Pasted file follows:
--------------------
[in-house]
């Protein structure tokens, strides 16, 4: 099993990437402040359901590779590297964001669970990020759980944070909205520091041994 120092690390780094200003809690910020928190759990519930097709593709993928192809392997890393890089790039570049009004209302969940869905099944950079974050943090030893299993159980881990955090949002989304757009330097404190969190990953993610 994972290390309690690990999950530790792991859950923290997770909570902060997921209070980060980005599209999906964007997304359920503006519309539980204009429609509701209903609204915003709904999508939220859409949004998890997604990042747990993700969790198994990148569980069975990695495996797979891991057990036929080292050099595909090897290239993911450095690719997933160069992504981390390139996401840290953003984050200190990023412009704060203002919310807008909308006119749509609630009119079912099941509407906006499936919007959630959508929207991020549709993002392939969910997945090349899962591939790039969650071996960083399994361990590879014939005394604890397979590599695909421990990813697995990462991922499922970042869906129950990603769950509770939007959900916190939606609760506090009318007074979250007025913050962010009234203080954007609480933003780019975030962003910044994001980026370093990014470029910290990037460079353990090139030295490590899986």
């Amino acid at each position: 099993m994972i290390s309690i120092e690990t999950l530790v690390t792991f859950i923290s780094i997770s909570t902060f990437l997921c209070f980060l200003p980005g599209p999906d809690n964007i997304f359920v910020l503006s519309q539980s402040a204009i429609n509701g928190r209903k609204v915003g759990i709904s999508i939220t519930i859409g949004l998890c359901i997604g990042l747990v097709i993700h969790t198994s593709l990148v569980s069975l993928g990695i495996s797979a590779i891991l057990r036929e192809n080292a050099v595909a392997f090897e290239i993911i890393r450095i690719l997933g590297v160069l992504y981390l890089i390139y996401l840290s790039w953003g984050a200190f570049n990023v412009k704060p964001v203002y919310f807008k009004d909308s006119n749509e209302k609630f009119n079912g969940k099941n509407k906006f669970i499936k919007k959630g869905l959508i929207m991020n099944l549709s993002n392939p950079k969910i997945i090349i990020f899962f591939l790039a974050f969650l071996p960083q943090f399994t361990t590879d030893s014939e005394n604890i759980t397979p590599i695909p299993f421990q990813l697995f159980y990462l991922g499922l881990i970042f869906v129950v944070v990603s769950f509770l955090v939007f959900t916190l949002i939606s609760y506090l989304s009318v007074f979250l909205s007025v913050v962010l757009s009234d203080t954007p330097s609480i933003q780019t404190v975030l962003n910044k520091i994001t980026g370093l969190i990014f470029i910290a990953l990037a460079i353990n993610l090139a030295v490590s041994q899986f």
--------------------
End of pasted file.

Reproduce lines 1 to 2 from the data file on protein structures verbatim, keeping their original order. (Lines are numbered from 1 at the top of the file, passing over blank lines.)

[in-house]
């Protein structure tokens, strides 16, 4: 099993990437402040359901590779590297964001669970990020759980944070909205520091041994 120092690390780094200003809690910020928190759990519930097709593709993928192809392997890393890089790039570049009004209302969940869905099944950079974050943090030893299993159980881990955090949002989304757009330097404190969190990953993610 994972290390309690690990999950530790792991859950923290997770909570902060997921209070980060980005599209999906964007997304359920503006519309539980204009429609509701209903609204915003709904999508939220859409949004998890997604990042747990993700969790198994990148569980069975990695495996797979891991057990036929080292050099595909090897290239993911450095690719997933160069992504981390390139996401840290953003984050200190990023412009704060203002919310807008909308006119749509609630009119079912099941509407906006499936919007959630959508929207991020549709993002392939969910997945090349899962591939790039969650071996960083399994361990590879014939005394604890397979590599695909421990990813697995990462991922499922970042869906129950990603769950509770939007959900916190939606609760506090009318007074979250007025913050962010009234203080954007609480933003780019975030962003910044994001980026370093990014470029910290990037460079353990090139030295490590899986």